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Mr. Alan Williams (Swansea, West): I apologise for croaking my way through just a few comments in the aftermath of cold. The nub of the debate was an exchange between my hon. Friend the Member for Caerphilly (Mr. Davies) in his opening speech and the Secretary of State. My hon. Friend pointed out that when we take out of the settlement the special amounts for the police and for community care, we are talking about an increase of 0.4 per cent. at best. Immediately, the Secretary of State rose to his feet and his answer was, "It is all right because inflation has fallen to 2 per cent." It seemed strange that the Secretary of State could put forward such a proposition. He was saying that it was all right because the rate of inflation will be only five times higher--instead of six or seven times higher--than the extra money being provided. Most of us know that it will be six or seven times higher at some time during the year. That is what it is all about--the authorities were first entrapped and then virtually strangled for years as far as resources are concerned.
My own county has absorbed £6 million in cuts in the past three years by using up some of its reserves. The Secretary of State said that we should not worry about the increase in teachers' pay because the provision is enough to cover it. How can he say that before he knows what the teachers' pay increase will be? The provision was set long before he could even have had prior warning of what the increase would be--which no doubt he has now.
The Secretary of State has no accounting or statistical grounds to say that an increase of one fifth of the rate of inflation will enable local authorities to cover an unknown and significant--although most of us would say inadequate--increase in teachers' pay. I have to declare an interest as my wife is a teacher. We have to recognise that the consequence of today's announcement is either cuts in teaching staff or larger classes, leading to a reduction in the standards of education provision.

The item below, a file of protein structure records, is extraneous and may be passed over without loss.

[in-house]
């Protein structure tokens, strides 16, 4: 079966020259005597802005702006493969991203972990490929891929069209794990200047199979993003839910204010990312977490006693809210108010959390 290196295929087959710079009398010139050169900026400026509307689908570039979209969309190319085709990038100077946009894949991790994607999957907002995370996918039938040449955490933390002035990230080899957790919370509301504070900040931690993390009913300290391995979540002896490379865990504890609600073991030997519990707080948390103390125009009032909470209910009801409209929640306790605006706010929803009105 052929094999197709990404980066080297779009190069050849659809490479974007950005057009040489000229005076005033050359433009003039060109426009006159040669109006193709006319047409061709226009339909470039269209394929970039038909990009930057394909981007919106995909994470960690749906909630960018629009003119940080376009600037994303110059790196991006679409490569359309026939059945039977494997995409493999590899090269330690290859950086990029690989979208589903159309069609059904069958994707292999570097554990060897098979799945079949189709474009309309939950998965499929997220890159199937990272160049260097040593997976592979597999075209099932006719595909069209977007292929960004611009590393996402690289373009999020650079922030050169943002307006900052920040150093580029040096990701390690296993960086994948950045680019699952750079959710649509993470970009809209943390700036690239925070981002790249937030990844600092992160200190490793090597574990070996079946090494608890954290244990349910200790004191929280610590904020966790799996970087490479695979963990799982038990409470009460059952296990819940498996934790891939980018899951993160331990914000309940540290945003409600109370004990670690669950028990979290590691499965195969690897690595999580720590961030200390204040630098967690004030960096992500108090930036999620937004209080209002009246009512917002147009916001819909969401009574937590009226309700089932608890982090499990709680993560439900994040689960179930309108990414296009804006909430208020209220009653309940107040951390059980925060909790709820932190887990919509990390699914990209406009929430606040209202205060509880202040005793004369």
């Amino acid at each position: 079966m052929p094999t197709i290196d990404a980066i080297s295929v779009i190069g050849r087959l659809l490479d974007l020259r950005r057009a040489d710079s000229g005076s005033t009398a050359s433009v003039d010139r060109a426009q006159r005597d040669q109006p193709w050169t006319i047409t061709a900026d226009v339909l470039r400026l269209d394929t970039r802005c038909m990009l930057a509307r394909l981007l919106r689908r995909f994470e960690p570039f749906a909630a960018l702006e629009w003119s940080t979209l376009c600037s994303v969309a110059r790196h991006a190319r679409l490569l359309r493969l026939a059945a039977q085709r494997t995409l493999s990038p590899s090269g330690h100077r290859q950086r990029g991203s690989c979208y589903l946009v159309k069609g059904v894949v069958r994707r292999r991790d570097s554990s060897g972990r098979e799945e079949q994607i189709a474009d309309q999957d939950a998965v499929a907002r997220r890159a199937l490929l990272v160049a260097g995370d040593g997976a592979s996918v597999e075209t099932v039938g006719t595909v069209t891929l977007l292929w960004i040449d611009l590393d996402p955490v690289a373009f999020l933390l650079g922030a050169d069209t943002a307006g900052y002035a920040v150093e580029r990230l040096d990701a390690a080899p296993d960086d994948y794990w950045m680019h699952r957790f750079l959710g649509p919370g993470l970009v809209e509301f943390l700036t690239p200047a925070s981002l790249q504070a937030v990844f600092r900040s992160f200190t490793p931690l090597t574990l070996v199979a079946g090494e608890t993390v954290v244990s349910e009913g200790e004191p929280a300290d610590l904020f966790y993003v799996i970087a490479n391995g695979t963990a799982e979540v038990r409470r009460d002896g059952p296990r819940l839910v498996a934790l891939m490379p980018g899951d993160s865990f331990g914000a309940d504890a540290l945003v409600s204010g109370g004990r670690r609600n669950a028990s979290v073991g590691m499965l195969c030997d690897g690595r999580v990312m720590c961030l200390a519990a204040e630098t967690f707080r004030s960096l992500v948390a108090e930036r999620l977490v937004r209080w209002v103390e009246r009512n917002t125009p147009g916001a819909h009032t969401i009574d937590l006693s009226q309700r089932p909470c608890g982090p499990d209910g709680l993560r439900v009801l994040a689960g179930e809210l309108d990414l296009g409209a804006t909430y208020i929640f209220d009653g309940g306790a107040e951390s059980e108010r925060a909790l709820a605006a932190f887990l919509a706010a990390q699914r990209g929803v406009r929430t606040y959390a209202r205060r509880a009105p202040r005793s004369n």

I caution hon. Members about the idea being pushed by one Conservative Member about lifting the cap. Let me make this cautionary point about what the Secretary of State has said about the 89 per cent. central provision. If the Government decided to fund the teachers' pay rise by lifting the cap, a 1 per cent. increase in local authority
Column 390costs would mean a 9 per cent. increase in the council tax because of the ratchet effect, so councils would be blamed for the fact that the Government have under-provided.
I now come to another peculiar proposition that the Government have suddenly dug up. The Secretary of State has been thoroughly briefed. He mentioned reserves in addition to school reserves. His case was that the reserves will be the solution for this year. What is the Secretary of State actually saying about reserves? We know that the Government always say that to be in debt is wrong and will criticise those irresponsible councils which get into debt--of course, they are not Conservative councils according to the Government--yet the Minister stands at the Dispatch Box to announce increased borrowing powers to get councils deeper into debt.
What about the concept of reserves? Are they good or bad? The Secretary of State does not really know. He cannot make up his mind. Are the schools which have no reserves virtuous because they used them up to meet previous cuts in resources, or are the schools with big reserves being prudent? The Secretary of State will not give us any guidance. He depends on his concept of a prudent level of reserves, but he gives no indication of what it is.